Chairman Delivers Remarks at Hearing on VA Budget Request for Fiscal Year 2023
WASHINGTON, D.C—Today, House Committee on Veterans’ Affairs Chairman Mark Takano (D-Calif) delivered opening remarks at the Full Committee Hearing on the U.S. Department of Veterans Affairs' (VA) Budget Request for Fiscal Year 2023. This year’s request provides for an 11.3% increase over 2022’s funding and demonstrates this Administration’s firm commitment to our nation’s veterans.
Full video of Chairman Takano’s remarks can be found here
Chairman Takano’s remarks as prepared:
Today, we welcome Secretary McDonough and Veteran Service Organization representatives of the Independent Budget to discuss the Department of Veterans Affairs Budget Request for Fiscal Year 2023. Ultimately, budgets are about values—and I’m pleased to see that this year’s budget request showcases a firm commitment to our nation’s veterans by the Biden-Harris Administration and VA leadership.
During his State of the Union speech, President Biden brought veterans to the forefront of his Unity Agenda. With substantial investments in VA healthcare, benefits delivery, education, employment training, addressing homelessness, and much more, this budget request puts much-needed funding behind these priorities.
By the numbers, this year’s request provides for $301.4 billion in funding for the Department of Veterans Affairs—an 11.3 percent increase over fiscal year 2022. I’m encouraged by this robust request, but now is the time to think about the future of VA—and specifically, the future this budget request will create.
Our veteran population is rapidly changing. As a result, VA must meet the unique needs of various cohorts including women, LGBTQ+, minority, homeless, and deported veterans. So, we must ask: does this budget serve every veteran, everywhere?
Does this budget reflect where we are now—after two years of a global pandemic? Is this the budget that represents VA’s changing future? Or is it simply the status quo? I look forward to hearing Secretary McDonough’s thoughts on these questions.
VA has certainly weathered some storms over the past two years of the COVID-19 pandemic, and I am deeply grateful to all of the VA employees who stepped up to serve our nation. VA’s healthcare workers cared for more than 620 thousand veterans diagnosed with COVID-19, administered vaccines to more than 4.5 million individuals, and even supported pandemic response for civilians. VA’s benefits workforce was suddenly placed in a remote posture, yet staff worked diligently to chip away at a vast claims processing backlog.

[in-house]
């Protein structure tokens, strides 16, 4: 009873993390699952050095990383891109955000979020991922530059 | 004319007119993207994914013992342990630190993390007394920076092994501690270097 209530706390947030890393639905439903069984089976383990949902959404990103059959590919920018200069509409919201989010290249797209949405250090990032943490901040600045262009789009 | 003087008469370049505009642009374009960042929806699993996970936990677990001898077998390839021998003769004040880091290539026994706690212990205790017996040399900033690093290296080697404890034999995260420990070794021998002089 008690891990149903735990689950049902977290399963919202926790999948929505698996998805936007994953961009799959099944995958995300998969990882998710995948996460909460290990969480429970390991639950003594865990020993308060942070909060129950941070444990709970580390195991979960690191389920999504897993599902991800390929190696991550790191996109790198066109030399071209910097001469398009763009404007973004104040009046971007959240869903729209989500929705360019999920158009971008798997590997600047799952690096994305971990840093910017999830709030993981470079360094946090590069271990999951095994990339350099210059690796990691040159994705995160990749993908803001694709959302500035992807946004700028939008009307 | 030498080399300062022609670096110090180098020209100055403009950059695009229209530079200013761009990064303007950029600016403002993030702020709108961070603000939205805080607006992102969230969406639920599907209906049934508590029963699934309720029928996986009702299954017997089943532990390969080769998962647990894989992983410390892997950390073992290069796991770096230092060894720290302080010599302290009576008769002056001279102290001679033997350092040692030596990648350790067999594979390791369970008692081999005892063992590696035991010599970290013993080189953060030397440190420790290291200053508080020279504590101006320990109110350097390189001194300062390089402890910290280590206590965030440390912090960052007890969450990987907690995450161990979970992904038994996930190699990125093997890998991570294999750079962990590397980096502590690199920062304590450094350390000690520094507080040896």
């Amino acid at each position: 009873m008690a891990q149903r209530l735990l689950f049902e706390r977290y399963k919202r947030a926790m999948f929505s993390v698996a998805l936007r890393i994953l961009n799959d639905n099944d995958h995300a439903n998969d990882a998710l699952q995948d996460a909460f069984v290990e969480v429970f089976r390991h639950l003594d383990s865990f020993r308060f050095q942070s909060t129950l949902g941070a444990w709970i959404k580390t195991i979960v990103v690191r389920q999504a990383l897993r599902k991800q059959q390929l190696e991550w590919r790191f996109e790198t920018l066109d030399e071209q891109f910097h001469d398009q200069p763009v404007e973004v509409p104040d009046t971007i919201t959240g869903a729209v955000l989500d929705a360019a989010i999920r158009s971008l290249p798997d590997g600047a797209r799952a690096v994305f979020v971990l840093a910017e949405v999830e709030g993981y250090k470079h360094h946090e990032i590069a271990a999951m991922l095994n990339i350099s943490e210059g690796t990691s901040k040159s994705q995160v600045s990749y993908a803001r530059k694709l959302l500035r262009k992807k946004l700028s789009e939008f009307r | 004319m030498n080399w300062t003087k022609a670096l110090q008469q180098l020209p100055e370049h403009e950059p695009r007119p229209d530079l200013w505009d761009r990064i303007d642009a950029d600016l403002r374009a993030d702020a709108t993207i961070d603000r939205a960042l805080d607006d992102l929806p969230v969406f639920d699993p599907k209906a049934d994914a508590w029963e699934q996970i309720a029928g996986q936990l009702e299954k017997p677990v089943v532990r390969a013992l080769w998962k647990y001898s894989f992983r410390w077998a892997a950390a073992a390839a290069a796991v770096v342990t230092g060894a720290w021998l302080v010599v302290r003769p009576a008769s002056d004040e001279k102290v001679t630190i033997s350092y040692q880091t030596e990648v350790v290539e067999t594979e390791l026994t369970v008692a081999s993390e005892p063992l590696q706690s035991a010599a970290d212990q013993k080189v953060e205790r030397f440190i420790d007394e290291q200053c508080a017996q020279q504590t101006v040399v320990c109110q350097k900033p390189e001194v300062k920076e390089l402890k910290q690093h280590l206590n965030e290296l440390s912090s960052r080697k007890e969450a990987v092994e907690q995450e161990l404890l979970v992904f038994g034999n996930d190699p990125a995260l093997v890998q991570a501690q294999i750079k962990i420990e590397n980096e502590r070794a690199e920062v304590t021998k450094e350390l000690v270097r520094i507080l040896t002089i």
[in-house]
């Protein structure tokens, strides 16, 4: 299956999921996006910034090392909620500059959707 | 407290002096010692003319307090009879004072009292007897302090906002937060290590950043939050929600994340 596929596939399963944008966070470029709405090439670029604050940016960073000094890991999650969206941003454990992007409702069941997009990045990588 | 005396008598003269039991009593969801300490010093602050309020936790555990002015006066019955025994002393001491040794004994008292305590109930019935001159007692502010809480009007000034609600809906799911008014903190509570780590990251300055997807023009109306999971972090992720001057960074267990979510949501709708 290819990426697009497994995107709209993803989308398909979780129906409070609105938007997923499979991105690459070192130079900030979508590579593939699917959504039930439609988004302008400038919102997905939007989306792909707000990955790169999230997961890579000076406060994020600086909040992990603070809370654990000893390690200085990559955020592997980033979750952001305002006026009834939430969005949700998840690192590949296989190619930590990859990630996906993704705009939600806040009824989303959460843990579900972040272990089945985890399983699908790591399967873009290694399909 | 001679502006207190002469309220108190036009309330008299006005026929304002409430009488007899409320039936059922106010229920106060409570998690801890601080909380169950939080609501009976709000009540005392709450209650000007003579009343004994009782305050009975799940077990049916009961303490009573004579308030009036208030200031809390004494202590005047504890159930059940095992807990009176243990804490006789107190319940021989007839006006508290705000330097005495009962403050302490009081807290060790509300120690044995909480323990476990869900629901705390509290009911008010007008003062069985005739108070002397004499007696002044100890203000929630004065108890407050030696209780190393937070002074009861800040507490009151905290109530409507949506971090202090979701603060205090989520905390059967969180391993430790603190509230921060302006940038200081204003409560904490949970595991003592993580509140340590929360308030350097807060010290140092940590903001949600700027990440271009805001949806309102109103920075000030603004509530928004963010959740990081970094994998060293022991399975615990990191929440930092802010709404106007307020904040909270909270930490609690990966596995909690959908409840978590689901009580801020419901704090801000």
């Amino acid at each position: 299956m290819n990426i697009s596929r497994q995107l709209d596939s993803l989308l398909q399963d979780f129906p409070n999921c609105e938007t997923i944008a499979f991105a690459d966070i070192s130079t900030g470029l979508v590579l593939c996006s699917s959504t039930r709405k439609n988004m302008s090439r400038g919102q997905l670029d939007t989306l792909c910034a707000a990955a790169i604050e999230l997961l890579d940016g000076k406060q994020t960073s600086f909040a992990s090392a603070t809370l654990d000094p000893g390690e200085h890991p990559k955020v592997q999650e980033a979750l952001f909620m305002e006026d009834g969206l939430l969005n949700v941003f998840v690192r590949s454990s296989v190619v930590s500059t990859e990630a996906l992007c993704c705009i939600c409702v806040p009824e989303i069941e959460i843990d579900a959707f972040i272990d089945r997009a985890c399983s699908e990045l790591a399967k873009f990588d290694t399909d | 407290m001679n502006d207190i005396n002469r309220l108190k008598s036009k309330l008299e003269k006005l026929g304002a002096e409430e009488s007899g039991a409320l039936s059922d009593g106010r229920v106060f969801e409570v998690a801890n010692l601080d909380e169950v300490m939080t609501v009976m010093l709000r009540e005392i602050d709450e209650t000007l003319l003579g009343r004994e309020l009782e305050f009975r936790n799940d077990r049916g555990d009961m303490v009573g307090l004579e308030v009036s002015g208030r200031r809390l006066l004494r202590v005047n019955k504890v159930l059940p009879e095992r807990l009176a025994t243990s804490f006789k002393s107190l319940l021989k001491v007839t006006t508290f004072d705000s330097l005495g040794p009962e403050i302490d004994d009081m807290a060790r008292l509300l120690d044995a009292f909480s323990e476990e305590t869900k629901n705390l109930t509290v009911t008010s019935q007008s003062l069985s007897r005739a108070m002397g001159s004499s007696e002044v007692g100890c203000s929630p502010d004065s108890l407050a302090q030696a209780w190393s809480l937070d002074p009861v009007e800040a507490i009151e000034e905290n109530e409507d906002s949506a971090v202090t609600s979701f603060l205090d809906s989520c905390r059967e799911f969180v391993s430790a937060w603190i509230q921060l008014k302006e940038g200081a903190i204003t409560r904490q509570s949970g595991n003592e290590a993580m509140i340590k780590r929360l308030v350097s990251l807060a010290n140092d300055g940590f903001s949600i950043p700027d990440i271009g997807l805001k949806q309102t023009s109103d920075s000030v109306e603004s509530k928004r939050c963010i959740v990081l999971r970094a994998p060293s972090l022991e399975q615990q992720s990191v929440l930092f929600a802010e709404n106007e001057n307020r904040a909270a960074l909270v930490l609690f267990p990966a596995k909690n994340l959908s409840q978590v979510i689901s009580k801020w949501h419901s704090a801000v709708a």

VA employees proved that this work could be done efficiently online—in fact, they processed more than 760,000 cases since October 1st, the largest workload accomplished in VA history for this point in the fiscal year.
These are significant accomplishments, and, again, I want to thank our VA employees for such great service and sacrifice during trying times.
As this nation starts to grapple with preparing for the next public health emergency, I know there are many lessons from this current pandemic, and I hope VA—and our entire federal government—can learn from them. For example, given the impact COVID-19 has had on long-term care facilities nationwide, serious re-evaluations of this industry are required.
To date, there have been no widespread outbreaks of COVID-19 in any of VA’s 134 Community Living Centers, largely because of VA’s extensive expertise in geriatrics, infection control, and emergency response.
Furthermore, in the early days of the pandemic as supply chains crumbled under the unprecedented stress, VA was able to innovate as an integrated healthcare system. VA leveraged existing expertise and resources to not only 3-D print nasal swabs but also to manufacture the reagents needed for processing COVID-19 tests.
One of my top priorities this Congress is ensuring that we honor the pact we have made with veterans—especially those exposed to toxic substances—and deliver the healthcare and benefits we have promised. I am pleased that last month, the House passed my Honoring our PACT Act—key legislation to finally treat toxic exposure as a cost of war.
During the House’s consideration, many of my colleagues decried the cost of helping our toxic-exposed veterans, opting instead to support a smaller, less comprehensive bill, that would inevitably leave some veterans behind. They argue that the cost of caring for our veterans is too great, and that year after year VA's budget has ballooned. While I am pleased that the vast majority of this body saw through that false choice and voted to support the Honoring our PACT Act, I am concerned that this narrative has continued to survive in the Senate. What message are we sending to our nation's veterans when we break the sacred promise we've made to care for them and their families?